This is a tough album to get through. Not because the songs are harrowing, not because the lyrics are heartfelt and emotional, not because the content is thought-provoking and calls for conversation, but because the album drags on and on. Simply put, Ballads, the eighth studio album from singer Paula Cole, is a slog. Ballads is a covers album that, oddly enough, consists of very few proper ballads. Most of the songs Cole covers are jazz standards, though a few folk songs find their way into the mix (“Ode to Billy Joe”, “The Lonesome Death of Hattie Carroll.”)
As an album, Ballads is far too long. There are twenty songs on this album. That’s a daunting enough number as is, though the styling makes it feel even longer. Almost every song on the album is performed in a light jazz, coffeeshop ambiance style–the folk songs are performed in a more acoustic style, a choice that works to those songs’ benefit. This style choice makes it so the songs all run together and barely anything stands out. By the time you reach the seventh or so song on the album, you feel like you’ve been listening to Ballads for days. And there’s no way around it: twenty songs is just too many for this sort of album. Ballads could have benefited from tighter editing and a stricter vetting process. Likewise, the arrangement of the songs is odd. Bob Dylan’s “The Lonesome Death of Hattie Carroll,” a seven minute long description of a racist attack on an African American woman and how the 1950s justice system failed to punish her attacker is followed by “Never Will I Marry,” a jaunty and bright musical theater number made famous by Judy Garland. It’s jarring as hell.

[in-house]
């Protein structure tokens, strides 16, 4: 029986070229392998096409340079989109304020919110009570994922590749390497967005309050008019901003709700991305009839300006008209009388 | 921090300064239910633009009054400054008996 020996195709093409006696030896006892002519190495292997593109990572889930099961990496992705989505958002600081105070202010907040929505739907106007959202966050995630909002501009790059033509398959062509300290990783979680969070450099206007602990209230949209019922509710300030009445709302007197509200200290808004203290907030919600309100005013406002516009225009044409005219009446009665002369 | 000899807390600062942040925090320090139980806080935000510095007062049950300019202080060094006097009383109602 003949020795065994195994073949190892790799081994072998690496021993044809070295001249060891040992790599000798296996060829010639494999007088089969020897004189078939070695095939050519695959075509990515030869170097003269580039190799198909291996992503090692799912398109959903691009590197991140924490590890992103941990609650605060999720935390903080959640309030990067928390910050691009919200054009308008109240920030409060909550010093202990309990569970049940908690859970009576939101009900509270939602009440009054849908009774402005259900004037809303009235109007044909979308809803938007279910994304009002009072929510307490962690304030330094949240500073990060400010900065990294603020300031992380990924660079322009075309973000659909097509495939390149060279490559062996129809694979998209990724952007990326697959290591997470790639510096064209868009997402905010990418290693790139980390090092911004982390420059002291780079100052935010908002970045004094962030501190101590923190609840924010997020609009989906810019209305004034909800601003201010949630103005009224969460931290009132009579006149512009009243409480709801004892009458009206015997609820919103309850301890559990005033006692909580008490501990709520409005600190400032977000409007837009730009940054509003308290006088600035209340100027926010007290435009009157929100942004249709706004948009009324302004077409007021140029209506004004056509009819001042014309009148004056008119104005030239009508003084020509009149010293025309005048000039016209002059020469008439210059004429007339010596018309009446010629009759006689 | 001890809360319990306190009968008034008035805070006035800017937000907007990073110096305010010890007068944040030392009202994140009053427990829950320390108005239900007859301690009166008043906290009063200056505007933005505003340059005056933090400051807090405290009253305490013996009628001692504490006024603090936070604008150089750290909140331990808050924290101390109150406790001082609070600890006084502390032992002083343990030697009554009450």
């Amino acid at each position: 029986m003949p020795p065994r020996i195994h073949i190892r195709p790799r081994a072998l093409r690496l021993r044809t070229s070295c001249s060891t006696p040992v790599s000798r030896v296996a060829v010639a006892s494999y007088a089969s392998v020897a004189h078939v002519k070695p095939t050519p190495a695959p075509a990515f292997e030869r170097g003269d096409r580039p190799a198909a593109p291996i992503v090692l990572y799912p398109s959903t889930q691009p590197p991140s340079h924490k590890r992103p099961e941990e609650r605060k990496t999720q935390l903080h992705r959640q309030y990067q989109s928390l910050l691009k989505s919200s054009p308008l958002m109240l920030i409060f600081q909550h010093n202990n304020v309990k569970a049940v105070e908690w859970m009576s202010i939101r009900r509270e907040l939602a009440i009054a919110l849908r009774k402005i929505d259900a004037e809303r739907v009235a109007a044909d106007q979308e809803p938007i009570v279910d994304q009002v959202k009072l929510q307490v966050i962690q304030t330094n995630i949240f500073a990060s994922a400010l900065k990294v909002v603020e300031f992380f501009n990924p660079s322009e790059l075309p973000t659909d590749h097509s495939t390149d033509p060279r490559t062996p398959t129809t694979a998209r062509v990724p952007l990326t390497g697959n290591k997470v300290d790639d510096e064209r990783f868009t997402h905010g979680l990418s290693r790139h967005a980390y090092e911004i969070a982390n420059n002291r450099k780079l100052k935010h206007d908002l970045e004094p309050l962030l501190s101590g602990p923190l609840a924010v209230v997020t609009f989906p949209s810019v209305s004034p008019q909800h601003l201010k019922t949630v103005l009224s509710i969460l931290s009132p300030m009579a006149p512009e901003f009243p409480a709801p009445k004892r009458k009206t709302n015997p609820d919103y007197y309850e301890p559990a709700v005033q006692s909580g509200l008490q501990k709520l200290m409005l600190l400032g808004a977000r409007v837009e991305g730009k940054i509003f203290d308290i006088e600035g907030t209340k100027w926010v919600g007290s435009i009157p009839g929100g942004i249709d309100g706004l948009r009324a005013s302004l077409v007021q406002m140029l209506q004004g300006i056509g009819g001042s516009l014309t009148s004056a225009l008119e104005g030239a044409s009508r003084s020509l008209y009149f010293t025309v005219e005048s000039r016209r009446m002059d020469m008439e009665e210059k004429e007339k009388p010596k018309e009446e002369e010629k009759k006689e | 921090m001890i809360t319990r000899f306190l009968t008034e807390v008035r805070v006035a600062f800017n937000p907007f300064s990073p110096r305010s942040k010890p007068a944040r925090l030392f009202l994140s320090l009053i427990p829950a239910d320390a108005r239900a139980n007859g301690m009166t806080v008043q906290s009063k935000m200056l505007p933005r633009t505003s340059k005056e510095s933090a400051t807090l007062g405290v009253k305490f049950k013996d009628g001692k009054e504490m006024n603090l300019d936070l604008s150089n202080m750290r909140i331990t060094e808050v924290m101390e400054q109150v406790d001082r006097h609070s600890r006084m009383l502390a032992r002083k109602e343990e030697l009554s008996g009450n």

Cole’s voice matches that light jazz style: all the songs are sung lightly, in a more quiet and understated tone, as if she’s background noise, not a performance. This works for some songs, most notably “Blue Moon,” a highlight of the album. It’s beautiful, gentle and sweetly lethargic. “Blue Moon” fits the soft jazz ambiance perfectly. The instrumentation and Cole’s sweet voice mesh perfectly together, giving the song a calm and lazy aesthetic that’s perfectly fits “Blue Moon” itself.
But the understated, light jazz style does not work in the slightest when there’s a song where Cole needs to bring the power. Nowhere is this more obvious than the first track off the album: a cover of “God Bless the Child” by Billie Holiday. This is a song with the potential to be an amazing first track. “God Bless the Child” is a song where the vocalist can show off her power, technique, and emotion. This is the chance for Cole to pour in the emotion and have a ‘diva moment’, like she occasionally has in her 1990s work. But Cole performs it in a quiet, light, understated fashion that skirts dangerously close to a bland and boring lullabye.
The album’s production was entirely funded via Kickstarter. I’ve no idea how editing a Kickstarted album works in the first place: to the best of my knowledge, none of the songs were stretch goals or anything of the sort. And considering that the album Kickstarter surpassed it’s goal by over $10,000, there’s certainly an audience for Ballads. But I’m not that audience. For me, Ballads is a vanity project that could have used tighter editing, a more rigorous song selection, and a lot more spunk.